A Tribute to Nelson Mandela
Nelson Mandela - Champion Within
A BRIEF REFLECTION I By Dr Reuel J Khoza, 11 March 2014
John Maxwell, well-known leadership guru, say: “Leadership is influence – nothing more nothing less.” That is a bit simplistic even flippant Gangsters too have influence. Leadership has an in-built moral challenge: there is good and bad leadership. Bad leadership depends on coercion and is devoid of moral authority. Good leadership is that where influence is not demanded, but earned.
In fact the relationship between leader and follower is central to attuned leadership. Leadership does not imply a one way flow of either power or influence. Rather each flows both ways between leaders and followers in a process of mutual human engagement. It is the followers’ appreciation of their leaders’ qualities that turn them into followers. The key phrase is mutual engagement: no whiff of coercion in genuine leadership which is based on moral authority. Each side willingly participates in the enterprise and both leader and follower are enriched by the process.
I see Nelson Mandela as the leader who fits the bill and who epitomises what I call personhood, a deep awareness of self and calmness that is comforting to followers.
Richard Stengel, a Time magazine editor who worked with Mandela on his autobiography, Long Walk to Freedom, has distilled eight lessons of leadership from Mandela’s life.
The lessons highlight qualities of Ubuntu in Mandela the man but also draw attention to the relational aspects of his leadership.
Stengel draws attention the apparent paradoxes in Mandela’s style of leadership. By turns he shows humility and personal pride; long-term patience and a sense of urgency; warmth towards strangers and aloofness from his immediate circle. One could quibble with some of these characterisations but as Stengel says, Mandela’s sense of justice dominates his approach, overcoming all contradictions. He will ‘always stand up for what he believes is right with a stubbornness that is virtually unbending’. And he is confident that this ethical position will win support. He entered into negotiations with the white nationalists to bring an end to apartheid even when the followership seemed to doubt him, and was ultimately vindicated.
The personal qualities that Stengel and many others have described and praised may suggest that leadership inheres in the character of the man. But leadership is a feature of human relations; the personhood of the leader rests on the appreciation of the community. Inner reflection and outward acts must resonate with the needs and destiny of the followership, or any bid to lead will be hollow. Leadership, furthermore, is embedded in the institutions of authority, and we see leaders emerging at every level in those institutions. In corporate life, team leaders can energise people in their departments by exhibiting the very qualities that successful senior executives strive to display at top level: imagination, purpose, discipline and integrity. In politics, trade unionism and local civic affairs, leaders high and low are pressed into service for the sake of their followers, and if they fall short they become leaders in limbo. To be a leader it helps to have engaging personality traits. Yet ultimately it is engagement with the concerns of the followership that decides how much support the leader gets.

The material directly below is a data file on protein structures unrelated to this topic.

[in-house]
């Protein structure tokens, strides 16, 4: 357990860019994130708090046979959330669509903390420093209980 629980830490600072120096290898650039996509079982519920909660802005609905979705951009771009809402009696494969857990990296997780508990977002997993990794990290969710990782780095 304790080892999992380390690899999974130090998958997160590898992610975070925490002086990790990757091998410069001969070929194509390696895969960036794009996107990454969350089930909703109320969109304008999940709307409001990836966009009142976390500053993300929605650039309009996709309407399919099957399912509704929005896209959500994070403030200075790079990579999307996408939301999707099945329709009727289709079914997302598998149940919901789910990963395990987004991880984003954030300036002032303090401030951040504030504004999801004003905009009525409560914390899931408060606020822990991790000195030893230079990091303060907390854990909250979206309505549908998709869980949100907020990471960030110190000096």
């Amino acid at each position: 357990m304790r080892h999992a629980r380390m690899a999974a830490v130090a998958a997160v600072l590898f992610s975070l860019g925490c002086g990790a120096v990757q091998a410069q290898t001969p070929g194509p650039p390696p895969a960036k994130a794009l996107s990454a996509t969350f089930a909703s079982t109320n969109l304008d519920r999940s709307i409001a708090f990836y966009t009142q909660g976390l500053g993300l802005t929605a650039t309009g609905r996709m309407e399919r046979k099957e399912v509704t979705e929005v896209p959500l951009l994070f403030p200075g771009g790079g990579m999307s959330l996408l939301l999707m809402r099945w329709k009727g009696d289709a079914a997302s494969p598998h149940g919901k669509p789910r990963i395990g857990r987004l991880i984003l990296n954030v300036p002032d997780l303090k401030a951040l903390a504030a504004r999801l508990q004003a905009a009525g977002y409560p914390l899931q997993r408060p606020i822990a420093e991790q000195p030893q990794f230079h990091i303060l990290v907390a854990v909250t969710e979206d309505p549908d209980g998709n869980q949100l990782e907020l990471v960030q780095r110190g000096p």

Thus we must distinguish the leader as a person from leadership as a set of principles and practices. Obviously, many people are not cut out to be leaders because they lack something – perhaps communication skills, or passion, or a desire to serve others. Even those who are born with the necessary personal traits are not born into leadership: they must remake themselves according to the situations that confront them and their communities. Leaders are born, then made. In the process, they must undergo some form of training and development.
Mandela was born to a princely line and grew up surrounded by models of leadership. He stepped into a leadership role in the ANC during the Defiance Campaign of the 1950s and continued to grow in stature by committing himself to the armed struggle, then facing trial for his life, and finally going to prison. As Stengel said in a Time magazine article the freedom fighter who went into jail in his forties was not the same man who came out 27 years later at age 71, seasoned by solitude and dedicated to national reconciliation. The steel in Mandela’s soul was forged in the fires of struggle, but it was isolation and suffering that drew forth compassion in the older man.
Mandela’s example demonstrates that the term LEADERSHIP means GOOD LEADERSHIP and not just any kind of populist rabble rousing of dictatorship: leadership must have an ethical core to be regarded as leadership at all. In this sense leadership is unashamedly normative, setting an ideal standard or model for followers to follow.
One of the things that South Africans have experienced as a nation, under Mandela’s leadership and which we can share with the whole of humanity, is the idea of a leadership that resonates with the followership. The leader listens to the echo chamber of the nation’s history and finds a measure of consonance with the followership’s current needs. Most importantly, the leadership should resonate with the aspirations of the followers, knowing what it is that deep in their psyche they long for, and what they wish they could become, given where they are at this juncture. This idea of leadership is not populism or domination, but ethically centred and devoted to the common good.